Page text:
By Marika Mohammed. It’s a whole day thing if you’re starting from the north and driving to the end of Trinidad to Icacos. There are a lot of beaches so you may want to try a stop and go method. There isn’t any malls, movie centres, or restaurants. It’s like going back to a time when Trinidad was just starting to develop.
There are benches and tables to enjoy your home cooked meals on the beaches. This is the best thing to do since food is not available around the corner. Everywhere you turn your head there is a panoramic view of the ocean, trees and hills. The air is fresh and clean and you can’t help but feel free and happy.
You can see the coast guard office and a jetty. It may look near and give off the “I can go on this and not be bothered” vibe, but it is definitely the opposite. The jetty goes really far out and the winds are much stronger than on the shore. When you look down, the water looks like it can swallow you. The beaches are all calm and clear. There are pools of water and you can see fishes swimming until the tides come up.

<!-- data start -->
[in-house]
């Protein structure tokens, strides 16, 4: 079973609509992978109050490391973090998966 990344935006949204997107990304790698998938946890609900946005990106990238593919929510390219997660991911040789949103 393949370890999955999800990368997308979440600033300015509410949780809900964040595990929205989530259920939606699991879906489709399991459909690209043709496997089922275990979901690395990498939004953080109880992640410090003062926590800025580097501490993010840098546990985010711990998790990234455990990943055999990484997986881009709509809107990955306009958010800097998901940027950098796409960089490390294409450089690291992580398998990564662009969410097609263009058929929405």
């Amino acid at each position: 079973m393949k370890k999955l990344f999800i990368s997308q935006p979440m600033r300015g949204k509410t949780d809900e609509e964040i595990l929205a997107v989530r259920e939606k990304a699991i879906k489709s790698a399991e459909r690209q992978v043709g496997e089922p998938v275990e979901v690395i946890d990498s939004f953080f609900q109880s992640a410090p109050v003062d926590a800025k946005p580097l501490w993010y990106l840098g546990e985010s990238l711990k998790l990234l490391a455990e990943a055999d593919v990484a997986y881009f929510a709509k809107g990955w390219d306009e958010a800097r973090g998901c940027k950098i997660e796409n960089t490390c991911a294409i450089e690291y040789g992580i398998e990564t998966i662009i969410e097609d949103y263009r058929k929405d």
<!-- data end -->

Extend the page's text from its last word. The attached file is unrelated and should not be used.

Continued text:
On my visit I saw some brave souls fishing. The men were friendly enough to answer my questions on their catch of the day. They caught all kinds of things, mostly jelly and puffer fishes and seemed excited about it.
There’s a long blue strip and the fishermen explained that it is Venezuela. My only thoughts were, look how close we are to Venezuela. Icacos is the final destination and it kind of looks like Moruga, a little fishing village in a rural community. There’s nothing screaming modern Trinidad, and I liked it. Who knows what it would look like in fifty years.
November 2016 www.sweettntmagazine.com
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